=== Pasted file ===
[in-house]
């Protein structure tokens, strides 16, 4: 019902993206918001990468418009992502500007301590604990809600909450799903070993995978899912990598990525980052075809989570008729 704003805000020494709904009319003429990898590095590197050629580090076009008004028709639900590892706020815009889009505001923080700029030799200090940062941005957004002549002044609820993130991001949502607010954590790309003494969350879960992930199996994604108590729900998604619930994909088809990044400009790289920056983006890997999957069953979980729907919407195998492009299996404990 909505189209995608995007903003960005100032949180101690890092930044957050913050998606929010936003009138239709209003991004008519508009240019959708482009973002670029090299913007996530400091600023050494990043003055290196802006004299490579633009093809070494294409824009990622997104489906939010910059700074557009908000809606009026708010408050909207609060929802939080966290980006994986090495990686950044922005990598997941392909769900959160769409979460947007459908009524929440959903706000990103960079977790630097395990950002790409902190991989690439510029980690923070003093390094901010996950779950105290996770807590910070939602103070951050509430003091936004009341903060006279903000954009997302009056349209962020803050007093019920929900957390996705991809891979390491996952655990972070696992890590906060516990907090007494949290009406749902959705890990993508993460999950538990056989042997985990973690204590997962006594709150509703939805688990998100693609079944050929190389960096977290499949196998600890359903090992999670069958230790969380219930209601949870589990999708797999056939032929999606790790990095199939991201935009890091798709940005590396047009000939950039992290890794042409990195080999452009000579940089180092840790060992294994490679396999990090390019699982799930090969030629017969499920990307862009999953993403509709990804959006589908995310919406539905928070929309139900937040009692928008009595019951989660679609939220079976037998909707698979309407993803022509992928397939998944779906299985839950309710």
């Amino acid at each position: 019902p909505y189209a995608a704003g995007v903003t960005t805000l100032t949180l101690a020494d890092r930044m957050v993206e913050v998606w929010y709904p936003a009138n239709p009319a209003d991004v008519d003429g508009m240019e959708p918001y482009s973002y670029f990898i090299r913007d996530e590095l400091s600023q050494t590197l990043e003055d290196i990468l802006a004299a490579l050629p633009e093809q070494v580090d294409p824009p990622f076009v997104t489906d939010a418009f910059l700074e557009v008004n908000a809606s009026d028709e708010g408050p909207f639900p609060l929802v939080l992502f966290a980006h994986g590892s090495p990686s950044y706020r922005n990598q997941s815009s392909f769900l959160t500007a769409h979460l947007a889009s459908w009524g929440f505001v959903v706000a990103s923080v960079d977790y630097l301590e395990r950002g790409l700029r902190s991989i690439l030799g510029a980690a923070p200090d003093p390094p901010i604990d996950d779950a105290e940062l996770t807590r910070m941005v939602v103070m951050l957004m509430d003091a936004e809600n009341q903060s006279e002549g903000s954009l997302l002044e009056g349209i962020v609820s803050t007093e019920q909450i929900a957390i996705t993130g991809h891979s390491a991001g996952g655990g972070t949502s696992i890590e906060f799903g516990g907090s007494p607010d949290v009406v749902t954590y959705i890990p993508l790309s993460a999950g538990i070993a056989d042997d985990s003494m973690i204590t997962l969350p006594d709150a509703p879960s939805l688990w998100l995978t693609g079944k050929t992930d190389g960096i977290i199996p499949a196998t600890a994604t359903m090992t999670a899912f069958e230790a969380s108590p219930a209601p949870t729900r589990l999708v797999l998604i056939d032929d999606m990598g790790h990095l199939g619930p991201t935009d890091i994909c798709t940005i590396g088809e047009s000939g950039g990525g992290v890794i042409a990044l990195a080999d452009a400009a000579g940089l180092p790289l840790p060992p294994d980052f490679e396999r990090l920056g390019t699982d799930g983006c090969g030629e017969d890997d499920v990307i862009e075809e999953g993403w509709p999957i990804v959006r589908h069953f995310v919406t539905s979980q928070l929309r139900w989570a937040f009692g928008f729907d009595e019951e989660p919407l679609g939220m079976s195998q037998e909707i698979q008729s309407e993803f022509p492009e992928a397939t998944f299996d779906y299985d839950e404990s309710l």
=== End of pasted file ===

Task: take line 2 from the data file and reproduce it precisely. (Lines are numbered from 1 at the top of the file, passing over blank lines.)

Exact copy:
């Protein structure tokens, strides 16, 4: 019902993206918001990468418009992502500007301590604990809600909450799903070993995978899912990598990525980052075809989570008729 704003805000020494709904009319003429990898590095590197050629580090076009008004028709639900590892706020815009889009505001923080700029030799200090940062941005957004002549002044609820993130991001949502607010954590790309003494969350879960992930199996994604108590729900998604619930994909088809990044400009790289920056983006890997999957069953979980729907919407195998492009299996404990 909505189209995608995007903003960005100032949180101690890092930044957050913050998606929010936003009138239709209003991004008519508009240019959708482009973002670029090299913007996530400091600023050494990043003055290196802006004299490579633009093809070494294409824009990622997104489906939010910059700074557009908000809606009026708010408050909207609060929802939080966290980006994986090495990686950044922005990598997941392909769900959160769409979460947007459908009524929440959903706000990103960079977790630097395990950002790409902190991989690439510029980690923070003093390094901010996950779950105290996770807590910070939602103070951050509430003091936004009341903060006279903000954009997302009056349209962020803050007093019920929900957390996705991809891979390491996952655990972070696992890590906060516990907090007494949290009406749902959705890990993508993460999950538990056989042997985990973690204590997962006594709150509703939805688990998100693609079944050929190389960096977290499949196998600890359903090992999670069958230790969380219930209601949870589990999708797999056939032929999606790790990095199939991201935009890091798709940005590396047009000939950039992290890794042409990195080999452009000579940089180092840790060992294994490679396999990090390019699982799930090969030629017969499920990307862009999953993403509709990804959006589908995310919406539905928070929309139900937040009692928008009595019951989660679609939220079976037998909707698979309407993803022509992928397939998944779906299985839950309710």